The buzz surrounding In your Honour is palpable.
A double album; one rock, one acoustic, it's an ambitious undertaking for a band like the Foo Fighters but the intrepid Grohl isn't concerned, hailing it their best album to date.
The single "Best Of You" was our first taste of what was to come and while the band came out of their corner fighting with a song full of Foo Fighters trademarks, the first punch fell short and failed to whip up the same frenzy as previous singles "All My Life" (2002) and "Learn To Fly" (1999).
Thankfully, "In Your Honour", the opening track on disk one, does what "Best Of You" should have and reminds the world what the band is capable of. A promising start, but in the same way "One By One" lost it's way after fifth track "Disenchanted Lullaby", this album also fails to maintain momentum.
"In Your Honour" and "No Way Back" stick out like sore thumbs on a disk that, sadly, is pretty forgettable.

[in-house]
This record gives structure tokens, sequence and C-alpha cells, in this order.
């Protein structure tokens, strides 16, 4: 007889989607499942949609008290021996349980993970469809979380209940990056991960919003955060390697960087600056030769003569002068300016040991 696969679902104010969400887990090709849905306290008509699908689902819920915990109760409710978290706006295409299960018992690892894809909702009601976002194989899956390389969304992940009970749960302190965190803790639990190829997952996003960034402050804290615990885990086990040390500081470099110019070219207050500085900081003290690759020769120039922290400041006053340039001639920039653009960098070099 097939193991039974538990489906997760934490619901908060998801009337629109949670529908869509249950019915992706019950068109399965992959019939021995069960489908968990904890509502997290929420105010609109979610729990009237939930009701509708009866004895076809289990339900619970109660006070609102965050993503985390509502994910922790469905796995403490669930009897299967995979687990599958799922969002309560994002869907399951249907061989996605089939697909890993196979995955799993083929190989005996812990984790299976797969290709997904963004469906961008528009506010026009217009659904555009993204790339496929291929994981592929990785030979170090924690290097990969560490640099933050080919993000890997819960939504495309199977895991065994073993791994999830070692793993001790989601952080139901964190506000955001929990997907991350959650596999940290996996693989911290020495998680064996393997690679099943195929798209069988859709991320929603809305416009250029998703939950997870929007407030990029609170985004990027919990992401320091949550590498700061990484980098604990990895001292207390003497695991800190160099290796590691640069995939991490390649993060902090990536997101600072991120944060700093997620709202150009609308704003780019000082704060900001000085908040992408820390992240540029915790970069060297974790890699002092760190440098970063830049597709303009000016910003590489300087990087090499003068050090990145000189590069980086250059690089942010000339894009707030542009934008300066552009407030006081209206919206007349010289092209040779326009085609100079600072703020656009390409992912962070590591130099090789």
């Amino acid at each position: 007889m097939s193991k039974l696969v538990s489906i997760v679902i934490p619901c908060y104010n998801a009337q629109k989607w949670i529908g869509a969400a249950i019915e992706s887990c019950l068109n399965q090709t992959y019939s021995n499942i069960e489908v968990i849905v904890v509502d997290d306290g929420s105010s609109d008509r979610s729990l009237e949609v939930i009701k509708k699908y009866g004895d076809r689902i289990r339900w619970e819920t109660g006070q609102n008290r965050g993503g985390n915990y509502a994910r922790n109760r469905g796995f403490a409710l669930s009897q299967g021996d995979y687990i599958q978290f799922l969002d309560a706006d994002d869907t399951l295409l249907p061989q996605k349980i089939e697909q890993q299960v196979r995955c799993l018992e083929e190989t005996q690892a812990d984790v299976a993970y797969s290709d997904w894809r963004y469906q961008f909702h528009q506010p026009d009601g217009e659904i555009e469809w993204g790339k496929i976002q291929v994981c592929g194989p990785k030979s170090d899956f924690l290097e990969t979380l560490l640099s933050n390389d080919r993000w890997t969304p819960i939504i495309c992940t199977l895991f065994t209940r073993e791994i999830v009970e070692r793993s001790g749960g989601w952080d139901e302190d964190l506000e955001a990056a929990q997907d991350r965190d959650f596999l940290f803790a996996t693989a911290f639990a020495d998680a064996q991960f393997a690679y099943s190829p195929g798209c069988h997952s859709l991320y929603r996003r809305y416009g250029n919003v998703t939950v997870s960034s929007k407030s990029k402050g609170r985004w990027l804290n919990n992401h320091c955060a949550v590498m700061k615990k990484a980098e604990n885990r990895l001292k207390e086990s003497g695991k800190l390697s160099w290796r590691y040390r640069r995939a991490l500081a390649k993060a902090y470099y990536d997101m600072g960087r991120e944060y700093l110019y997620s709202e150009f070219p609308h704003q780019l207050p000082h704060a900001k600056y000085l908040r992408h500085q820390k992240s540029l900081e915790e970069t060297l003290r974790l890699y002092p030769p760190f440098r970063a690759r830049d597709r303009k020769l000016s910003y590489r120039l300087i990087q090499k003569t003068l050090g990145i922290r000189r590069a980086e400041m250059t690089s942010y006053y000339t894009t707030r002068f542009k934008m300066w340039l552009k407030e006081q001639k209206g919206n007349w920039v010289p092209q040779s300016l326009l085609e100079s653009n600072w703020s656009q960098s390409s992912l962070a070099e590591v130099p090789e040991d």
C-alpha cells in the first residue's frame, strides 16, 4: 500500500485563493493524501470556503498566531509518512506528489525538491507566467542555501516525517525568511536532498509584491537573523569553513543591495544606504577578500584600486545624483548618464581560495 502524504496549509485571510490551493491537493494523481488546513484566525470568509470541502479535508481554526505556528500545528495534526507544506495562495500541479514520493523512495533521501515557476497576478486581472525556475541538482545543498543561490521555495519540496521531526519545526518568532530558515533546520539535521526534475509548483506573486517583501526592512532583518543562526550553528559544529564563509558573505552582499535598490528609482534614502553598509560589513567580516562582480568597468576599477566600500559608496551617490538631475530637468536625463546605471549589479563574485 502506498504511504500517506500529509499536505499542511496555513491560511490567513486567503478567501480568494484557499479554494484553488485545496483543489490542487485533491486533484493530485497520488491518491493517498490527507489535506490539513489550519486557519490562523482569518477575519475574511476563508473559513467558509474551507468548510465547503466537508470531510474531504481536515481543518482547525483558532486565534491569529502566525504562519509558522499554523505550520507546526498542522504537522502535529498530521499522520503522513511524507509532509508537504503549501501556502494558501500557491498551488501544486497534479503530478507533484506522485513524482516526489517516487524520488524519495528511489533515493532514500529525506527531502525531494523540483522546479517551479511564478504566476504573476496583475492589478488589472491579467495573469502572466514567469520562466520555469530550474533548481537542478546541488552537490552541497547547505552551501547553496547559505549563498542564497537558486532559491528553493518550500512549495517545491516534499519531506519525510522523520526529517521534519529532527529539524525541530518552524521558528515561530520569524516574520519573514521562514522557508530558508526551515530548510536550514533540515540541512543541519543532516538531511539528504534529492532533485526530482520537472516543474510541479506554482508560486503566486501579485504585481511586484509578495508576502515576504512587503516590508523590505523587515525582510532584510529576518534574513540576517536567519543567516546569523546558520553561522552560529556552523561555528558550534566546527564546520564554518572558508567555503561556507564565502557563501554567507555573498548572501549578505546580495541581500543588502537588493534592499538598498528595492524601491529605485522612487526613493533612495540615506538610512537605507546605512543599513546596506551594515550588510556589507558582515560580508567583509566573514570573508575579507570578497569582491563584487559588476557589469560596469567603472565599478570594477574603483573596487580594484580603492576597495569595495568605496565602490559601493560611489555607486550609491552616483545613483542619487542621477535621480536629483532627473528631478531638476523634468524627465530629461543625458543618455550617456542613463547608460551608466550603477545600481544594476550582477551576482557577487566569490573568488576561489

Disk two is better and will undoubtedly prove to be the soundtrack to the summer for many. "Cold Day In The Sun" sees drummer Taylor Hawkins taking over vocal duties. The result is one of the album's best tracks and is as contagious as 1995's "Big Me".
But as poignant as this disk is, it suffers the same fate as the first, with only a few tracks lingering, particularly "Friend Of A Friend" and the infamous Norah Jones collaboration "Virginia Moon" which actually works surprisingly well.
In truth, In your Honour is disappointing because it doesn't live up to the hype. However, there are several songs on this double disk that stand head and shoulders above the rest and truly represent how the Foo Fighters have developed. It's just the songs in between that let the album down and despite declarations to the contrary, In your Honour doesn't surpass their debut or the sublime The Colour And The Shape.
Maybe if they had just taken the best tracks from each disc and put them on one album they might have succeeded. --Tanya Byrne
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